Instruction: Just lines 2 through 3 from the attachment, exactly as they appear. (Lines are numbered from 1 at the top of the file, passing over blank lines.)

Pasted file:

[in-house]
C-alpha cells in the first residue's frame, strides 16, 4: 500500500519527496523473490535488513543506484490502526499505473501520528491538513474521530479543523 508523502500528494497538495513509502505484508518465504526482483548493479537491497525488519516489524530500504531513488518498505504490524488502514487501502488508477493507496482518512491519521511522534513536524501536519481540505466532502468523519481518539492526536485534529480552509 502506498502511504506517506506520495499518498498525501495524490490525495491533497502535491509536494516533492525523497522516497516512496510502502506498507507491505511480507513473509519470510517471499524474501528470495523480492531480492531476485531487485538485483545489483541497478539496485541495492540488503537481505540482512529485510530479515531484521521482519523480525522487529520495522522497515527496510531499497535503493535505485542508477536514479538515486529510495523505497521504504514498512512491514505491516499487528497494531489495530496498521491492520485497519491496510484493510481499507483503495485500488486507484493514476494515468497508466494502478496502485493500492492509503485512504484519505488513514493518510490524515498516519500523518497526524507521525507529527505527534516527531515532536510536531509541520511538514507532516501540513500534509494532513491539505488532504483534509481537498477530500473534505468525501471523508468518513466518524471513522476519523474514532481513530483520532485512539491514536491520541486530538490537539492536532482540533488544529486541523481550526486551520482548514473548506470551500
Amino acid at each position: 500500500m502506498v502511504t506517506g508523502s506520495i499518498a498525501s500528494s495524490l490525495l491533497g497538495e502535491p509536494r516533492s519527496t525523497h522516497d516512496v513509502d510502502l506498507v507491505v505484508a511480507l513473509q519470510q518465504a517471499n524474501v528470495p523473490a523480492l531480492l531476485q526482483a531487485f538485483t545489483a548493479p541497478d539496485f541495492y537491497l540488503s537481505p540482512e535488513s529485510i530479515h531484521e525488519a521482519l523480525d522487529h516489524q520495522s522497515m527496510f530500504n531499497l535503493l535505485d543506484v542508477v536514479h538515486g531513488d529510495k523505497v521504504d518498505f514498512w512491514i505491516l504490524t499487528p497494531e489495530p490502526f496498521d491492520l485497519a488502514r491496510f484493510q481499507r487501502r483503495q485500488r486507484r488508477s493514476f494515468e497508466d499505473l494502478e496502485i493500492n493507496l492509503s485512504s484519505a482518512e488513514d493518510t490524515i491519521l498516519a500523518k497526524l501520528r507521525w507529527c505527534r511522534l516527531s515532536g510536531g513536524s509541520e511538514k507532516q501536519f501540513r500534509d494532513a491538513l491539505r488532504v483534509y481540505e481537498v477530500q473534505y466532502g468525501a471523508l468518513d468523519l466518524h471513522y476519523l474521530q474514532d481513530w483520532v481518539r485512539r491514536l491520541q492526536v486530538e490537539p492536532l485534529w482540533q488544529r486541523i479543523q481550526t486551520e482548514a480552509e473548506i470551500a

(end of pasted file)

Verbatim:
C-alpha cells in the first residue's frame, strides 16, 4: 500500500519527496523473490535488513543506484490502526499505473501520528491538513474521530479543523 508523502500528494497538495513509502505484508518465504526482483548493479537491497525488519516489524530500504531513488518498505504490524488502514487501502488508477493507496482518512491519521511522534513536524501536519481540505466532502468523519481518539492526536485534529480552509 502506498502511504506517506506520495499518498498525501495524490490525495491533497502535491509536494516533492525523497522516497516512496510502502506498507507491505511480507513473509519470510517471499524474501528470495523480492531480492531476485531487485538485483545489483541497478539496485541495492540488503537481505540482512529485510530479515531484521521482519523480525522487529520495522522497515527496510531499497535503493535505485542508477536514479538515486529510495523505497521504504514498512512491514505491516499487528497494531489495530496498521491492520485497519491496510484493510481499507483503495485500488486507484493514476494515468497508466494502478496502485493500492492509503485512504484519505488513514493518510490524515498516519500523518497526524507521525507529527505527534516527531515532536510536531509541520511538514507532516501540513500534509494532513491539505488532504483534509481537498477530500473534505468525501471523508468518513466518524471513522476519523474514532481513530483520532485512539491514536491520541486530538490537539492536532482540533488544529486541523481550526486551520482548514473548506470551500
Amino acid at each position: 500500500m502506498v502511504t506517506g508523502s506520495i499518498a498525501s500528494s495524490l490525495l491533497g497538495e502535491p509536494r516533492s519527496t525523497h522516497d516512496v513509502d510502502l506498507v507491505v505484508a511480507l513473509q519470510q518465504a517471499n524474501v528470495p523473490a523480492l531480492l531476485q526482483a531487485f538485483t545489483a548493479p541497478d539496485f541495492y537491497l540488503s537481505p540482512e535488513s529485510i530479515h531484521e525488519a521482519l523480525d522487529h516489524q520495522s522497515m527496510f530500504n531499497l535503493l535505485d543506484v542508477v536514479h538515486g531513488d529510495k523505497v521504504d518498505f514498512w512491514i505491516l504490524t499487528p497494531e489495530p490502526f496498521d491492520l485497519a488502514r491496510f484493510q481499507r487501502r483503495q485500488r486507484r488508477s493514476f494515468e497508466d499505473l494502478e496502485i493500492n493507496l492509503s485512504s484519505a482518512e488513514d493518510t490524515i491519521l498516519a500523518k497526524l501520528r507521525w507529527c505527534r511522534l516527531s515532536g510536531g513536524s509541520e511538514k507532516q501536519f501540513r500534509d494532513a491538513l491539505r488532504v483534509y481540505e481537498v477530500q473534505y466532502g468525501a471523508l468518513d468523519l466518524h471513522y476519523l474521530q474514532d481513530w483520532v481518539r485512539r491514536l491520541q492526536v486530538e490537539p492536532l485534529w482540533q488544529r486541523i479543523q481550526t486551520e482548514a480552509e473548506i470551500a